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Growth mindset guru Carol Dweck says teachers and parents often use her research incorrectly - The Hechinger Report

Growth mindset guru Carol Dweck says teachers and parents often use her research incorrectly - The Hechinger Report | Muskegon Public Schools Tech News | Scoop.it
Stanford psychology professor Carol Dweck has become something of a cult figure in education and parenting circles. Her research into boosting student motivation has spawned a mini industry of consultants, sold more than a million books and changed the way that many adults praise children. Dweck believes too many students are hobbled by the belief that intelligence …

 

Praising effort alone 

Many parents and teachers have interpreted Dweck’s work to mean that they should praise a child’s effort, such as “I’m proud that you tried really hard,” or “I see how much effort you put into this.” Or teachers sometimes give A’s on assignments if a child has attempted all of the questions, regardless of whether the answers are good or not.

“It’s like the consolation prize. ‘Oh, at least you worked hard,'” said Dweck. “What if they didn’t make progress or they didn’t learn?”

Praising effort alone, she says, is useless when the child is getting everything wrong and not making progress. Either students will feel misled when they are eventually confronted with the reality of their low achievement, or the hollow praise will convey adults’ low expectations for them.

 

Learn more:

 

http://www.scoop.it/t/21st-century-learning-and-teaching/?tag=carol+dweck

 

http://www.scoop.it/t/21st-century-learning-and-teaching/?tag=Growth+Mindset

 


Via Gust MEES
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Rosemary Tyrrell's curator insight, November 25, 2015 11:55 AM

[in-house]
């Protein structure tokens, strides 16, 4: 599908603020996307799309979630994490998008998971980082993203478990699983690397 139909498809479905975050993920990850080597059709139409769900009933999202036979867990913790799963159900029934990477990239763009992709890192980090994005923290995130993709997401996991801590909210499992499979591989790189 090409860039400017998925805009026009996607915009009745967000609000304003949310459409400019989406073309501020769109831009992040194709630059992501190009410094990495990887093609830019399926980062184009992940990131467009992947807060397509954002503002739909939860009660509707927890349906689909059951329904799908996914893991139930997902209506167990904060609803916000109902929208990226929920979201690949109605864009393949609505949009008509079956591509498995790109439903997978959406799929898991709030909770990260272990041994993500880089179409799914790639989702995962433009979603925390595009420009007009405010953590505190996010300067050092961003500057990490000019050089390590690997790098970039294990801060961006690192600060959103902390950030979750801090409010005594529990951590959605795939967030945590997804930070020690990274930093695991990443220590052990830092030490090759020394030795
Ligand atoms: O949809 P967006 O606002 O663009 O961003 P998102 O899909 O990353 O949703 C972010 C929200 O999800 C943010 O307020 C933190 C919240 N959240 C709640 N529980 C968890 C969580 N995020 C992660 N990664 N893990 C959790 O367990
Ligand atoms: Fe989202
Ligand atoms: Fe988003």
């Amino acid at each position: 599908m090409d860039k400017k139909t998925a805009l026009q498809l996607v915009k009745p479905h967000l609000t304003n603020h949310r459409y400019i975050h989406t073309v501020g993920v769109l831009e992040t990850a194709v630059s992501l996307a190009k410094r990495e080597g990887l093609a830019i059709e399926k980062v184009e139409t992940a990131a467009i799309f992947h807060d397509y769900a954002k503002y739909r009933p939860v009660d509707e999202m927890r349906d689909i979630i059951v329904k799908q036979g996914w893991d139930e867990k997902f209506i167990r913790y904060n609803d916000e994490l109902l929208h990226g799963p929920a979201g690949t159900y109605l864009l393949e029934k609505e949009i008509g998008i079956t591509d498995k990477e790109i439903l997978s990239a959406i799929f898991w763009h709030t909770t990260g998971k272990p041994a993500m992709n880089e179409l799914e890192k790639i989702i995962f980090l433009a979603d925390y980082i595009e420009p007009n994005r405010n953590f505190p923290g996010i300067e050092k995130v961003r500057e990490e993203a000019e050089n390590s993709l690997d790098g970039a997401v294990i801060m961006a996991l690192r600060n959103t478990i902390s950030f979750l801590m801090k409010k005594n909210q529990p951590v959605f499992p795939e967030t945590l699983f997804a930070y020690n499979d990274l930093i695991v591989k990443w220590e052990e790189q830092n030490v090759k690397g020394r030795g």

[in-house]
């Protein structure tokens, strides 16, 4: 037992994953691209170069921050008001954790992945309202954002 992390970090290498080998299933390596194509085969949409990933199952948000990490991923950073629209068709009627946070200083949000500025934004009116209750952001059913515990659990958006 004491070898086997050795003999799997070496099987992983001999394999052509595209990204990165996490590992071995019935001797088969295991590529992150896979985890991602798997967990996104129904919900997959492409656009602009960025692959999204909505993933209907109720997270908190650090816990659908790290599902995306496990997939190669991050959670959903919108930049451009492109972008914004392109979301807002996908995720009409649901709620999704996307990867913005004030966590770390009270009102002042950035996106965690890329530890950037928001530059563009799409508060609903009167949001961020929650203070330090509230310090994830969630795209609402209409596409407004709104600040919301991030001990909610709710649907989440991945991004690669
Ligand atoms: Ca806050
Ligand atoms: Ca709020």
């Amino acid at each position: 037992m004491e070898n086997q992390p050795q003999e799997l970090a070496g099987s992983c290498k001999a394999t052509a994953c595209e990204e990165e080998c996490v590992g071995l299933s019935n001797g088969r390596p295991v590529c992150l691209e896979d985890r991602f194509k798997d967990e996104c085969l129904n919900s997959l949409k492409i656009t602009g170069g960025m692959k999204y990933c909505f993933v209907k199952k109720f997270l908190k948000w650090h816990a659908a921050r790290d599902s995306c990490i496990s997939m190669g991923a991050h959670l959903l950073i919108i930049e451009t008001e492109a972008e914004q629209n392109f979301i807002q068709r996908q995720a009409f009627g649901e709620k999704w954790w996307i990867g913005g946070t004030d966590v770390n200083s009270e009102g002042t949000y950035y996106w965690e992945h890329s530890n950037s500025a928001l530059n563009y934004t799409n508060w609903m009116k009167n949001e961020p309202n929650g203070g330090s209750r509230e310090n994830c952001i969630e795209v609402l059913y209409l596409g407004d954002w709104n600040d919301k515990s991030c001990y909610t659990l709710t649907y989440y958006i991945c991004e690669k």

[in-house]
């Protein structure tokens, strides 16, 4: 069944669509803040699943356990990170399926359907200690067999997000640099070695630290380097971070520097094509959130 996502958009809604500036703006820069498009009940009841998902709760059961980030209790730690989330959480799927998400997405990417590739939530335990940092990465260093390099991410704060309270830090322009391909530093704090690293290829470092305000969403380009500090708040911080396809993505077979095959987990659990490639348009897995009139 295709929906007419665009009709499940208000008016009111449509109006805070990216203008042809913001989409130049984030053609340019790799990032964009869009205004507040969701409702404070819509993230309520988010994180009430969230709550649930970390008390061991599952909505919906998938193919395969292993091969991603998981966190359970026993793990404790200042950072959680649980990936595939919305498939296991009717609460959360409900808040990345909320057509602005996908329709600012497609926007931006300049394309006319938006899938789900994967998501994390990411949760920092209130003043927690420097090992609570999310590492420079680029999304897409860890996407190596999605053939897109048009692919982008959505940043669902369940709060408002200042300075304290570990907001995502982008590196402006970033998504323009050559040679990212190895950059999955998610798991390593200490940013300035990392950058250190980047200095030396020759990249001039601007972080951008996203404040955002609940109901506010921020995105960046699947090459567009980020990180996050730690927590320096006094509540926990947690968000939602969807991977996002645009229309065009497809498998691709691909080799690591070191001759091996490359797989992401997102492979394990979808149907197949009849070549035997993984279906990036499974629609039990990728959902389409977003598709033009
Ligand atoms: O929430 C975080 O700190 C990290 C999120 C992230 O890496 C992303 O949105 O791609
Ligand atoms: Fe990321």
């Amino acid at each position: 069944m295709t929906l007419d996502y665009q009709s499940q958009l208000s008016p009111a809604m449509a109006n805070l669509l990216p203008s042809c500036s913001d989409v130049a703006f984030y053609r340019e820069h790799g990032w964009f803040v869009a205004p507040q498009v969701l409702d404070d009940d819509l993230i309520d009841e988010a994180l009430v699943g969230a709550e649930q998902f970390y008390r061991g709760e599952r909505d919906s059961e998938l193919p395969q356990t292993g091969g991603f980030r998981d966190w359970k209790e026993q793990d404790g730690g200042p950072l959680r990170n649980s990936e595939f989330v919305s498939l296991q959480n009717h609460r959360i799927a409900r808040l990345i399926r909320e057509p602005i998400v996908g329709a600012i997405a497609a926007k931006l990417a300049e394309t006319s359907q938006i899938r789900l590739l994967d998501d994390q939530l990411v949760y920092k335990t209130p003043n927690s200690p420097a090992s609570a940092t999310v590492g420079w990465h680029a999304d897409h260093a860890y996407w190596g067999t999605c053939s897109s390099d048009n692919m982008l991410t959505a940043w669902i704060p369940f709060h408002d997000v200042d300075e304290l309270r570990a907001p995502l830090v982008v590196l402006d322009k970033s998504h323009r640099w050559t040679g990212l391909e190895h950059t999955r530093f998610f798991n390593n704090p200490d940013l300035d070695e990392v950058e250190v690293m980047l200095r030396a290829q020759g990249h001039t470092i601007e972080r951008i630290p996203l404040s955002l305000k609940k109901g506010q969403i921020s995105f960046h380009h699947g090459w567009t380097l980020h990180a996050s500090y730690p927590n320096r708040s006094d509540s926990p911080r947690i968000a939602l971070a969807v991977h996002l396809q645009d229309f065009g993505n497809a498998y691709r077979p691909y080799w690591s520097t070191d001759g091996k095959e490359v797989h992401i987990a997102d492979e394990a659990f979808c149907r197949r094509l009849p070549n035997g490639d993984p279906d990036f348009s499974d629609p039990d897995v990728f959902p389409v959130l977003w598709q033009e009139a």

Effort without results is hardly better for learning than results without effort.

Pamela D Lloyd's curator insight, November 27, 2015 6:57 PM

It's important that praise be aligned with relevant and useful feedback. All learners need to know what they are doing right, and what they are getting wrong, in order to progress.

Dixie Binford's curator insight, November 30, 2015 10:16 AM

Implementation with fidelity is important when new strategies from research comes to the classroom.  We often "cherry-pick" what we feel comfortable with but it is necessary to "lean in" and implement as intended by the author or researcher.  Be committed to self-reflection and evaluation of the progress you see in students.  Adjust, refine and commit to improving your execution.

Rescooped by Jerry Johnson from E-Learning and Online Teaching
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Benefits of Online, Face-to-Face Professional Development Similar, Study Finds

Benefits of Online, Face-to-Face Professional Development Similar, Study Finds | Muskegon Public Schools Tech News | Scoop.it

Researchers found similar effects on student learning and teacher behavior regardless of whether teachers took part in online or face-to-face professional development.

 

Fishman said that administrators and policymakers should see the findings as further evidence that online teacher professional development, while no silver bullet, can be a viable alternative to the traditional model.

 

"There's some hesitation on the part of teachers who think that online [professional development] is somehow less valuable to them because of a lack of personal connection," Fishman said.

 

"I think this study may make them a little more optimistic."


Via Dennis T OConnor
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TechMarm's curator insight, June 22, 2013 5:48 PM

Teachers are really ready for this.   Receiving some of your PD via online means is less expensive and equalizes the participants.  For many teachers this what they have been waiting for.  I say let's grab a 'holt' of this and go.

 

Debra Evans's curator insight, June 23, 2013 7:38 AM

Interesting information, but I think I had self proved this anyway 

Gust MEES's curator insight, June 23, 2013 6:08 PM

 

Learn more:

 

http://gustmees.wordpress.com/2013/01/23/is-your-professional-development-up-to-date/